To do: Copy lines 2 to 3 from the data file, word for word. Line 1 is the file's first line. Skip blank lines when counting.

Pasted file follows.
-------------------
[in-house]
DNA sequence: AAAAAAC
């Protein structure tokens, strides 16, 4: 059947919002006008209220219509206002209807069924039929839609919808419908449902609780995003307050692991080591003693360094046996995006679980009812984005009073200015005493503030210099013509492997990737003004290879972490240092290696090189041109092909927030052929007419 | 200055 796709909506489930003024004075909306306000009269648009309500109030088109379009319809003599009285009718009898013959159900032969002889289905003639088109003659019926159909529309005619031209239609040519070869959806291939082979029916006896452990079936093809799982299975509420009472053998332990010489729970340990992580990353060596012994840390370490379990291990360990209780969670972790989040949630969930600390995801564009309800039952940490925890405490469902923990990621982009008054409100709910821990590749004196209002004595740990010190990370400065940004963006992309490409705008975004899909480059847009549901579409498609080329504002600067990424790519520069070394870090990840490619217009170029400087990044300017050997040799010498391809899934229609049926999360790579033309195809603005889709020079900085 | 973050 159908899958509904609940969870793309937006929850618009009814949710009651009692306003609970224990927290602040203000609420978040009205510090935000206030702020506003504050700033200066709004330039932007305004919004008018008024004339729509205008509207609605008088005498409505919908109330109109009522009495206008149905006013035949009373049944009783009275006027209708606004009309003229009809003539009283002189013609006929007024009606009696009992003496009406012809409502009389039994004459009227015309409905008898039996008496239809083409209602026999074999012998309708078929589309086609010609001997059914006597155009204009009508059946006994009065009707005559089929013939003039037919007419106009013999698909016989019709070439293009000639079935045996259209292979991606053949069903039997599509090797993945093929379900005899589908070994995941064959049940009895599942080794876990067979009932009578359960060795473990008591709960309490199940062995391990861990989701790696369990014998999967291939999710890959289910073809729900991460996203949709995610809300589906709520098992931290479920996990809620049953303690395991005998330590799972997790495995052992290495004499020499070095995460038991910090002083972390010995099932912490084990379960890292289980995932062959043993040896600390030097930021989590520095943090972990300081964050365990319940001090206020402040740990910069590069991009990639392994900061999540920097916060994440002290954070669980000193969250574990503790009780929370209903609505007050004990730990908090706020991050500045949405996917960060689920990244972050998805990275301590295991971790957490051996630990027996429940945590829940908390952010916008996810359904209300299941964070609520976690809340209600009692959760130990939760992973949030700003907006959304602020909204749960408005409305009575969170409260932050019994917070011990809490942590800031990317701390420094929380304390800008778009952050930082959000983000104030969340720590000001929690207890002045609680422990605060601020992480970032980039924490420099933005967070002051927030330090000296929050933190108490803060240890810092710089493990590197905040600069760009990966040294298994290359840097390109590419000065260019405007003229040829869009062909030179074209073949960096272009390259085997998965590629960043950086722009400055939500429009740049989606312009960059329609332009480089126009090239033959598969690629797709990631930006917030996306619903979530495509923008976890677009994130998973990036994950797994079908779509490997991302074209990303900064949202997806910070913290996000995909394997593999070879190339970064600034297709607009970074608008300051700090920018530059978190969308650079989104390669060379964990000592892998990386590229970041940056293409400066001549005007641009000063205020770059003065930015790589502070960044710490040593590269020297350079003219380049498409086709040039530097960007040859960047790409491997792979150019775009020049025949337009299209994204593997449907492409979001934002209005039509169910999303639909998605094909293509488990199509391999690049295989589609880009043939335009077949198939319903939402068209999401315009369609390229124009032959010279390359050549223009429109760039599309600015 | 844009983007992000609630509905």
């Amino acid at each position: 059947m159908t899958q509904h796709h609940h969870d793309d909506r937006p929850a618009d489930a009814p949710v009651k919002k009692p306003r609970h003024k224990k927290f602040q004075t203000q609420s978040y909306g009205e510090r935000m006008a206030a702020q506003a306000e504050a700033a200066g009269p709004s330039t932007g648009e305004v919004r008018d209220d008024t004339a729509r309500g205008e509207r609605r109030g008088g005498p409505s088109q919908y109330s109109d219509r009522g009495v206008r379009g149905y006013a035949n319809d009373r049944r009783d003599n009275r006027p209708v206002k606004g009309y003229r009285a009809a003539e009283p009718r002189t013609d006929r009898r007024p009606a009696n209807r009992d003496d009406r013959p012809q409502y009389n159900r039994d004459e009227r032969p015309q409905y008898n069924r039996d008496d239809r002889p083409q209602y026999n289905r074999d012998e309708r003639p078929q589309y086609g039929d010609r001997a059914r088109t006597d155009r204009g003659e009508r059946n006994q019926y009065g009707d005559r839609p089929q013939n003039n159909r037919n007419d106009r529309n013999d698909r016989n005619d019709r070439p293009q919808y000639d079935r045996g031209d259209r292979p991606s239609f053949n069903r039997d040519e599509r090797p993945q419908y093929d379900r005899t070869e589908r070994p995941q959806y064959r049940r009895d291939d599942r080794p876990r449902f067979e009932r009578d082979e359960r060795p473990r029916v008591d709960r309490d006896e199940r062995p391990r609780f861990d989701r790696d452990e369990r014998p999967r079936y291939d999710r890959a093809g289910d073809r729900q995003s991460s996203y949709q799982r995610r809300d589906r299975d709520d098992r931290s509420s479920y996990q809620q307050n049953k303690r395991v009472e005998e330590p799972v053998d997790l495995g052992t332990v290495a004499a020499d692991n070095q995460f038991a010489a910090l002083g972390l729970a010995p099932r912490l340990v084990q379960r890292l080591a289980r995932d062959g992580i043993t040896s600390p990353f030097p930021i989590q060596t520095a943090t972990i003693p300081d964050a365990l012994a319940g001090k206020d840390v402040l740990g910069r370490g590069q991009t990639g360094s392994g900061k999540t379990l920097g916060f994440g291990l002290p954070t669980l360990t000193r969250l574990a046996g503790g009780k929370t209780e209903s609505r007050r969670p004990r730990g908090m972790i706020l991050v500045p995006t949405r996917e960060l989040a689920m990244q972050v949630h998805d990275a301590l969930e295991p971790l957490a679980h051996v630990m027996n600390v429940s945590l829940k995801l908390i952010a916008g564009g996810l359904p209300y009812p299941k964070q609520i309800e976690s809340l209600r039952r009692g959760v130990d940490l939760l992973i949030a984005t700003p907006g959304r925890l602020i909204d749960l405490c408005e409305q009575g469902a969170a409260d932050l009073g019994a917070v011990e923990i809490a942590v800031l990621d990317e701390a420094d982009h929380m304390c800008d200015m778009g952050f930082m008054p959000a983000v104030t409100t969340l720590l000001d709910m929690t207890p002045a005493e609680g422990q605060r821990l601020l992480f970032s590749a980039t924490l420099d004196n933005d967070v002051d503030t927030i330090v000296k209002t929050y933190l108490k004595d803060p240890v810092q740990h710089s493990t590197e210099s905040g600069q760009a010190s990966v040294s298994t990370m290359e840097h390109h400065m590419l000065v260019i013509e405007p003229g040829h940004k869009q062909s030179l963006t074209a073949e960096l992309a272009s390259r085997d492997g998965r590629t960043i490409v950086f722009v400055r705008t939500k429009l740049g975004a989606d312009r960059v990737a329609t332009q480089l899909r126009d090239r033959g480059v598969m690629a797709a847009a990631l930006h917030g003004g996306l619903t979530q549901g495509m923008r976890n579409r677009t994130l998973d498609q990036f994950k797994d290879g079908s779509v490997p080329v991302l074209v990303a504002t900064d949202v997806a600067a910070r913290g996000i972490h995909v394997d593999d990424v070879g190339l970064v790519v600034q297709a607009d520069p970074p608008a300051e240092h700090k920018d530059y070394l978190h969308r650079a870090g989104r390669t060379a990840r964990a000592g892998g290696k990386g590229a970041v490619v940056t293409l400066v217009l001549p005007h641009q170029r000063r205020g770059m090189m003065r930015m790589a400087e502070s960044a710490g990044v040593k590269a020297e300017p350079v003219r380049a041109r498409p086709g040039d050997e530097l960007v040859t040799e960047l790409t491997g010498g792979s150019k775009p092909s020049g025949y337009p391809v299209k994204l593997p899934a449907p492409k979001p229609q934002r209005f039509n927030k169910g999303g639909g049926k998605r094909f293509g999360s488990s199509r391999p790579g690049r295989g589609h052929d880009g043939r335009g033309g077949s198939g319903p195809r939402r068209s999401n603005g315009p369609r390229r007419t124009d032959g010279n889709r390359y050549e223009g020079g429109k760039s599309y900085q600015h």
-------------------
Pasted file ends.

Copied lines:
DNA sequence: AAAAAAC
């Protein structure tokens, strides 16, 4: 059947919002006008209220219509206002209807069924039929839609919808419908449902609780995003307050692991080591003693360094046996995006679980009812984005009073200015005493503030210099013509492997990737003004290879972490240092290696090189041109092909927030052929007419 | 200055 796709909506489930003024004075909306306000009269648009309500109030088109379009319809003599009285009718009898013959159900032969002889289905003639088109003659019926159909529309005619031209239609040519070869959806291939082979029916006896452990079936093809799982299975509420009472053998332990010489729970340990992580990353060596012994840390370490379990291990360990209780969670972790989040949630969930600390995801564009309800039952940490925890405490469902923990990621982009008054409100709910821990590749004196209002004595740990010190990370400065940004963006992309490409705008975004899909480059847009549901579409498609080329504002600067990424790519520069070394870090990840490619217009170029400087990044300017050997040799010498391809899934229609049926999360790579033309195809603005889709020079900085 | 973050 159908899958509904609940969870793309937006929850618009009814949710009651009692306003609970224990927290602040203000609420978040009205510090935000206030702020506003504050700033200066709004330039932007305004919004008018008024004339729509205008509207609605008088005498409505919908109330109109009522009495206008149905006013035949009373049944009783009275006027209708606004009309003229009809003539009283002189013609006929007024009606009696009992003496009406012809409502009389039994004459009227015309409905008898039996008496239809083409209602026999074999012998309708078929589309086609010609001997059914006597155009204009009508059946006994009065009707005559089929013939003039037919007419106009013999698909016989019709070439293009000639079935045996259209292979991606053949069903039997599509090797993945093929379900005899589908070994995941064959049940009895599942080794876990067979009932009578359960060795473990008591709960309490199940062995391990861990989701790696369990014998999967291939999710890959289910073809729900991460996203949709995610809300589906709520098992931290479920996990809620049953303690395991005998330590799972997790495995052992290495004499020499070095995460038991910090002083972390010995099932912490084990379960890292289980995932062959043993040896600390030097930021989590520095943090972990300081964050365990319940001090206020402040740990910069590069991009990639392994900061999540920097916060994440002290954070669980000193969250574990503790009780929370209903609505007050004990730990908090706020991050500045949405996917960060689920990244972050998805990275301590295991971790957490051996630990027996429940945590829940908390952010916008996810359904209300299941964070609520976690809340209600009692959760130990939760992973949030700003907006959304602020909204749960408005409305009575969170409260932050019994917070011990809490942590800031990317701390420094929380304390800008778009952050930082959000983000104030969340720590000001929690207890002045609680422990605060601020992480970032980039924490420099933005967070002051927030330090000296929050933190108490803060240890810092710089493990590197905040600069760009990966040294298994290359840097390109590419000065260019405007003229040829869009062909030179074209073949960096272009390259085997998965590629960043950086722009400055939500429009740049989606312009960059329609332009480089126009090239033959598969690629797709990631930006917030996306619903979530495509923008976890677009994130998973990036994950797994079908779509490997991302074209990303900064949202997806910070913290996000995909394997593999070879190339970064600034297709607009970074608008300051700090920018530059978190969308650079989104390669060379964990000592892998990386590229970041940056293409400066001549005007641009000063205020770059003065930015790589502070960044710490040593590269020297350079003219380049498409086709040039530097960007040859960047790409491997792979150019775009020049025949337009299209994204593997449907492409979001934002209005039509169910999303639909998605094909293509488990199509391999690049295989589609880009043939335009077949198939319903939402068209999401315009369609390229124009032959010279390359050549223009429109760039599309600015 | 844009983007992000609630509905």